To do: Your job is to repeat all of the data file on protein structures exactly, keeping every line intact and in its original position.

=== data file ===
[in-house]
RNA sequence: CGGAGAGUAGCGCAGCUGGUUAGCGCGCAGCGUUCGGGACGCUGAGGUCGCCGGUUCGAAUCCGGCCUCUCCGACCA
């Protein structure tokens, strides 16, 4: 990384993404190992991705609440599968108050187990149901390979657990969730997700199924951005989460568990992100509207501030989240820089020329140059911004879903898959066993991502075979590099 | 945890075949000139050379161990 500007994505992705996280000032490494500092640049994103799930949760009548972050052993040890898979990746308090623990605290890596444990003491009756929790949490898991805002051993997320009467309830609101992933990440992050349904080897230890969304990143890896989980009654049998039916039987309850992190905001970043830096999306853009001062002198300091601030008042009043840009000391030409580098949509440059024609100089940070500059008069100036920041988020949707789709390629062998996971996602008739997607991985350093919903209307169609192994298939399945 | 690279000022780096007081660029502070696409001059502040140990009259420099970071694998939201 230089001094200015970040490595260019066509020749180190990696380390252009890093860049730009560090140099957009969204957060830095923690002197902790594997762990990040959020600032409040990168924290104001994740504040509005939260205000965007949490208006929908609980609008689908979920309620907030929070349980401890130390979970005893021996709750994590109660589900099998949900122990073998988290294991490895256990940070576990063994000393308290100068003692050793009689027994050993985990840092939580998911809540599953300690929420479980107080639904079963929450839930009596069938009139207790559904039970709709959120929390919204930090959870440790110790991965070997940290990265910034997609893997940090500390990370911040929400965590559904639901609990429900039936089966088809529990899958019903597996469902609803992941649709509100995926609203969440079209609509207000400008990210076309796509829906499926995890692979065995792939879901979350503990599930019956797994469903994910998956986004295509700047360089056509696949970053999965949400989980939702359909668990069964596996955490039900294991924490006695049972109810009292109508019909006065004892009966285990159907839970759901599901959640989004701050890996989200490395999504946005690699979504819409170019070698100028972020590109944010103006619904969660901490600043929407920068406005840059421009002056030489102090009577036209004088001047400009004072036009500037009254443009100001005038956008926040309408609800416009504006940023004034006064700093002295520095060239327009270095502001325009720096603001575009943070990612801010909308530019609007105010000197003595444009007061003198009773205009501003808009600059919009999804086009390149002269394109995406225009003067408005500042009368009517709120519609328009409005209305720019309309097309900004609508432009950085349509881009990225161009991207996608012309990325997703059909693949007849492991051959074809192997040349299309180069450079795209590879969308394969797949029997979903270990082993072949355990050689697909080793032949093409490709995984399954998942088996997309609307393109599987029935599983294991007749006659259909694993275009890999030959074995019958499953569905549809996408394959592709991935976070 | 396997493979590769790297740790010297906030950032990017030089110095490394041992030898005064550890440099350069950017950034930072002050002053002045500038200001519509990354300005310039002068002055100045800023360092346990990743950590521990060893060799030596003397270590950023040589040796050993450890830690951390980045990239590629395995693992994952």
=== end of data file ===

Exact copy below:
[in-house]
RNA sequence: CGGAGAGUAGCGCAGCUGGUUAGCGCGCAGCGUUCGGGACGCUGAGGUCGCCGGUUCGAAUCCGGCCUCUCCGACCA
């Protein structure tokens, strides 16, 4: 990384993404190992991705609440599968108050187990149901390979657990969730997700199924951005989460568990992100509207501030989240820089020329140059911004879903898959066993991502075979590099 | 945890075949000139050379161990 500007994505992705996280000032490494500092640049994103799930949760009548972050052993040890898979990746308090623990605290890596444990003491009756929790949490898991805002051993997320009467309830609101992933990440992050349904080897230890969304990143890896989980009654049998039916039987309850992190905001970043830096999306853009001062002198300091601030008042009043840009000391030409580098949509440059024609100089940070500059008069100036920041988020949707789709390629062998996971996602008739997607991985350093919903209307169609192994298939399945 | 690279000022780096007081660029502070696409001059502040140990009259420099970071694998939201 230089001094200015970040490595260019066509020749180190990696380390252009890093860049730009560090140099957009969204957060830095923690002197902790594997762990990040959020600032409040990168924290104001994740504040509005939260205000965007949490208006929908609980609008689908979920309620907030929070349980401890130390979970005893021996709750994590109660589900099998949900122990073998988290294991490895256990940070576990063994000393308290100068003692050793009689027994050993985990840092939580998911809540599953300690929420479980107080639904079963929450839930009596069938009139207790559904039970709709959120929390919204930090959870440790110790991965070997940290990265910034997609893997940090500390990370911040929400965590559904639901609990429900039936089966088809529990899958019903597996469902609803992941649709509100995926609203969440079209609509207000400008990210076309796509829906499926995890692979065995792939879901979350503990599930019956797994469903994910998956986004295509700047360089056509696949970053999965949400989980939702359909668990069964596996955490039900294991924490006695049972109810009292109508019909006065004892009966285990159907839970759901599901959640989004701050890996989200490395999504946005690699979504819409170019070698100028972020590109944010103006619904969660901490600043929407920068406005840059421009002056030489102090009577036209004088001047400009004072036009500037009254443009100001005038956008926040309408609800416009504006940023004034006064700093002295520095060239327009270095502001325009720096603001575009943070990612801010909308530019609007105010000197003595444009007061003198009773205009501003808009600059919009999804086009390149002269394109995406225009003067408005500042009368009517709120519609328009409005209305720019309309097309900004609508432009950085349509881009990225161009991207996608012309990325997703059909693949007849492991051959074809192997040349299309180069450079795209590879969308394969797949029997979903270990082993072949355990050689697909080793032949093409490709995984399954998942088996997309609307393109599987029935599983294991007749006659259909694993275009890999030959074995019958499953569905549809996408394959592709991935976070 | 396997493979590769790297740790010297906030950032990017030089110095490394041992030898005064550890440099350069950017950034930072002050002053002045500038200001519509990354300005310039002068002055100045800023360092346990990743950590521990060893060799030596003397270590950023040589040796050993450890830690951390980045990239590629395995693992994952």